What does a dervish do
What does a dervish do ?
Dervish, Arabic darwīsh, any member of a Ṣūfī (Muslim mystic) fraternity, or tariqa. Within the Ṣūfī fraternities, which were first organized in the 12th century, an established leadership and a prescribed discipline obliged the dervish postulant to serve his sheikh, or master, and to establish a rapport with him. The postulant was also expected to learn the silsilah, the spiritual line of descent of his fraternity.
The main ritual practiced by the dervish is the dhikr, which involves the repeated recitation of a devotional formula in praise of Allah as a means of attaining an ecstatic experience. The rituals of the Ṣūfī brotherhoods stress the dervishes’ attainment of hypnotic states and ecstatic trances through ritual recitation and through such physical exertions as whirling and dancing. Dervishes can be either resident in community or lay members, both of these groups being generally drawn from the lower classes. In the Middle Ages, dervish communities played a vital role in religious, social, and political life in the central Islāmic lands, but their monasteries now are often under government control, and their theological standing is discounted by orthodox theologians. A wandering or mendicant dervish is called a fakir (faqir).
There is one outstanding example of pure dance: that of the whirling dervishes, an art that has been practiced since the 13th century. The procedure is part of a Muslim ceremony called the dhikr, the purpose of which is to glorify God and seek spiritual perfection. Not all dervish orders dance; some simply stand on one foot and move the other foot to music. Those who dance, or, rather, whirl, are the Mawlawī dervishes, an order that was founded by the Persian poet and mystic Jalāl al-Dīn al-Rūmī at Konya, in Anatolia, in the 13th century.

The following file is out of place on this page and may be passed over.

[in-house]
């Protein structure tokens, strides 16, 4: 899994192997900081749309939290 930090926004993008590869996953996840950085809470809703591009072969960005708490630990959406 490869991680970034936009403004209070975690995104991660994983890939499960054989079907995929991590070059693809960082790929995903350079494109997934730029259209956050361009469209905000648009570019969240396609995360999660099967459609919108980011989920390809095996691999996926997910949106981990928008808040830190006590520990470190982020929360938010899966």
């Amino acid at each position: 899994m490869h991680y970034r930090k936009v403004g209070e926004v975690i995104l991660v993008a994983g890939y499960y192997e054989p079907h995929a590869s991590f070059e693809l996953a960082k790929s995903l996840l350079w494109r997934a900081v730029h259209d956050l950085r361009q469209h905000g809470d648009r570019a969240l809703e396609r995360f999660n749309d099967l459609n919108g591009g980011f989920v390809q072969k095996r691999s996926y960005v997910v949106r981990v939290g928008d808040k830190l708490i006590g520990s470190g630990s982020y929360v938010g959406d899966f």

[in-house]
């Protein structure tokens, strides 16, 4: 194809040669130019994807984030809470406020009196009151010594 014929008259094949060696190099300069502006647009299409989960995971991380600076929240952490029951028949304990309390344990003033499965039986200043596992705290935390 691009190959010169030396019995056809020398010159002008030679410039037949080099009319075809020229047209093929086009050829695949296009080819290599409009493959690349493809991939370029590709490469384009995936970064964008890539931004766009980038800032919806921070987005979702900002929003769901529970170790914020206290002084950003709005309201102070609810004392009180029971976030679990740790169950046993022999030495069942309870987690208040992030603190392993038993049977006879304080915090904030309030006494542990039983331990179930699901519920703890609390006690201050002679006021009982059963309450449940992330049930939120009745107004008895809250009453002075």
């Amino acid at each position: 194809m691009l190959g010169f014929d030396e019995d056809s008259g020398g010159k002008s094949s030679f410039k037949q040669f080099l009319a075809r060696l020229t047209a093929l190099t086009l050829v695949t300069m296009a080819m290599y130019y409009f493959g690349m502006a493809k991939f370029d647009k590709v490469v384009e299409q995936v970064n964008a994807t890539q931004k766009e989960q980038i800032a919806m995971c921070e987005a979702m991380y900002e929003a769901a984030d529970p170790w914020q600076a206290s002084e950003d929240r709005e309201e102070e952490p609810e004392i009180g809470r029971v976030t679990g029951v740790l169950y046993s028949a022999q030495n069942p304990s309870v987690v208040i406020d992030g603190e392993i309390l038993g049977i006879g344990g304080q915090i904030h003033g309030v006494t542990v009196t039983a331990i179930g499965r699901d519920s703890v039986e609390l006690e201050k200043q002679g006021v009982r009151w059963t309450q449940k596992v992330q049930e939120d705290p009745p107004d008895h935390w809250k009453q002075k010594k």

The performance, for which all the participants don tall conical hats and black mantles, takes place in a large hall in the tekke, the building in which the dervishes live. The dervishes sit in a circle listening to music. Then, rising slowly, they move to greet the shaykh, or master, and cast off the black coat to emerge in white shirts and waistcoats. They keep their individual places with respect to one another and begin to revolve rhythmically. They throw back their heads and raise the palms of their hands, a symbol of giving and taking. The rhythm accelerates, and they whirl faster and faster. In this way they enter a trance in an attempt to lose their personal identities and to attain union with the Almighty. Later they may sit, pray, and begin all over again. The dhikr ceremony always ends with a prayer and a procession.
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LOCATION of our Meeting Point in Sultanahmet :
Contact People : Mr. Alp – Mr. Nurdogan
( Phone : +90 544 220 10 22 / +90 212 527 68 59 )
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Istanbul Dervish Ceremony – Les Arts Turcs / Culture Center
Alemdar Mh. Incili Çavus St.
No: 19 Floor : 3 (Behind The Underground Cistern)